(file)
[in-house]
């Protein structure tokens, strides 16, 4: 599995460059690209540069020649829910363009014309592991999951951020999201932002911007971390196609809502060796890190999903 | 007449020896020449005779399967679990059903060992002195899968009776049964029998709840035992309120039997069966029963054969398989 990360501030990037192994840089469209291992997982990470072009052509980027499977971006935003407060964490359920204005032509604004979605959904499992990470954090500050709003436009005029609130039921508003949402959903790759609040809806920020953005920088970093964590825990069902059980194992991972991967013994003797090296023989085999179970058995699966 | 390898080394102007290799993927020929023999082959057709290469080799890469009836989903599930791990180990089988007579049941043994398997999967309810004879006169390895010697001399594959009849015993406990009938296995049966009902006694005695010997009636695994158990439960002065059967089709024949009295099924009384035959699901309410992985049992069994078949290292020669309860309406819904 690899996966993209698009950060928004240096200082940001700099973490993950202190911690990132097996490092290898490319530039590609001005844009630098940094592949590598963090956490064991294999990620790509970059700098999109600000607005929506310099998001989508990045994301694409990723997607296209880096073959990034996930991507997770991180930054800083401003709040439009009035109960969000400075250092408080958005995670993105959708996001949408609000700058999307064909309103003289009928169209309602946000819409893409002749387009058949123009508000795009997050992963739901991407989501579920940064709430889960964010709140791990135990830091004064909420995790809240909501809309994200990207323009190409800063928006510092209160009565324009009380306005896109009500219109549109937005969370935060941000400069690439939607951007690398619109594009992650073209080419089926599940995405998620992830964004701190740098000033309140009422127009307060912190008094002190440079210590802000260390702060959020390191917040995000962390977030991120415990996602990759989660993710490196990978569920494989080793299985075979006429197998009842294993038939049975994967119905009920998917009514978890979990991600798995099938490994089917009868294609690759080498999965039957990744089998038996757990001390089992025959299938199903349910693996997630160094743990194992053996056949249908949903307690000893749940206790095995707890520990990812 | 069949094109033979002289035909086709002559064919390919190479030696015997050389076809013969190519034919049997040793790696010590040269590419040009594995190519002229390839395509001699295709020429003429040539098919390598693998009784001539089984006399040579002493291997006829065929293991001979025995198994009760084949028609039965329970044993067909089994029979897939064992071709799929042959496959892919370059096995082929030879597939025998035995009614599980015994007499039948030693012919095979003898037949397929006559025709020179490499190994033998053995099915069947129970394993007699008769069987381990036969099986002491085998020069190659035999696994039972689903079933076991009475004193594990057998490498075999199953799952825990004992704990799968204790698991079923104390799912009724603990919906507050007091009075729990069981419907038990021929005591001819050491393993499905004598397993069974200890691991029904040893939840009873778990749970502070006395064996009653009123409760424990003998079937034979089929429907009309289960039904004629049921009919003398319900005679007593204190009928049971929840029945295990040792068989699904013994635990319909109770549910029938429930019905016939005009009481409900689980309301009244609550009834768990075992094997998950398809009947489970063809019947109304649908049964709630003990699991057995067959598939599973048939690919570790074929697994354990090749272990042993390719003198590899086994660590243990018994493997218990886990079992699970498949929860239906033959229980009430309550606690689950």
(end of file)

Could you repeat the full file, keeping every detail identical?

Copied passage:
[in-house]
């Protein structure tokens, strides 16, 4: 599995460059690209540069020649829910363009014309592991999951951020999201932002911007971390196609809502060796890190999903 | 007449020896020449005779399967679990059903060992002195899968009776049964029998709840035992309120039997069966029963054969398989 990360501030990037192994840089469209291992997982990470072009052509980027499977971006935003407060964490359920204005032509604004979605959904499992990470954090500050709003436009005029609130039921508003949402959903790759609040809806920020953005920088970093964590825990069902059980194992991972991967013994003797090296023989085999179970058995699966 | 390898080394102007290799993927020929023999082959057709290469080799890469009836989903599930791990180990089988007579049941043994398997999967309810004879006169390895010697001399594959009849015993406990009938296995049966009902006694005695010997009636695994158990439960002065059967089709024949009295099924009384035959699901309410992985049992069994078949290292020669309860309406819904 690899996966993209698009950060928004240096200082940001700099973490993950202190911690990132097996490092290898490319530039590609001005844009630098940094592949590598963090956490064991294999990620790509970059700098999109600000607005929506310099998001989508990045994301694409990723997607296209880096073959990034996930991507997770991180930054800083401003709040439009009035109960969000400075250092408080958005995670993105959708996001949408609000700058999307064909309103003289009928169209309602946000819409893409002749387009058949123009508000795009997050992963739901991407989501579920940064709430889960964010709140791990135990830091004064909420995790809240909501809309994200990207323009190409800063928006510092209160009565324009009380306005896109009500219109549109937005969370935060941000400069690439939607951007690398619109594009992650073209080419089926599940995405998620992830964004701190740098000033309140009422127009307060912190008094002190440079210590802000260390702060959020390191917040995000962390977030991120415990996602990759989660993710490196990978569920494989080793299985075979006429197998009842294993038939049975994967119905009920998917009514978890979990991600798995099938490994089917009868294609690759080498999965039957990744089998038996757990001390089992025959299938199903349910693996997630160094743990194992053996056949249908949903307690000893749940206790095995707890520990990812 | 069949094109033979002289035909086709002559064919390919190479030696015997050389076809013969190519034919049997040793790696010590040269590419040009594995190519002229390839395509001699295709020429003429040539098919390598693998009784001539089984006399040579002493291997006829065929293991001979025995198994009760084949028609039965329970044993067909089994029979897939064992071709799929042959496959892919370059096995082929030879597939025998035995009614599980015994007499039948030693012919095979003898037949397929006559025709020179490499190994033998053995099915069947129970394993007699008769069987381990036969099986002491085998020069190659035999696994039972689903079933076991009475004193594990057998490498075999199953799952825990004992704990799968204790698991079923104390799912009724603990919906507050007091009075729990069981419907038990021929005591001819050491393993499905004598397993069974200890691991029904040893939840009873778990749970502070006395064996009653009123409760424990003998079937034979089929429907009309289960039904004629049921009919003398319900005679007593204190009928049971929840029945295990040792068989699904013994635990319909109770549910029938429930019905016939005009009481409900689980309301009244609550009834768990075992094997998950398809009947489970063809019947109304649908049964709630003990699991057995067959598939599973048939690919570790074929697994354990090749272990042993390719003198590899086994660590243990018994493997218990886990079992699970498949929860239906033959229980009430309550606690689950």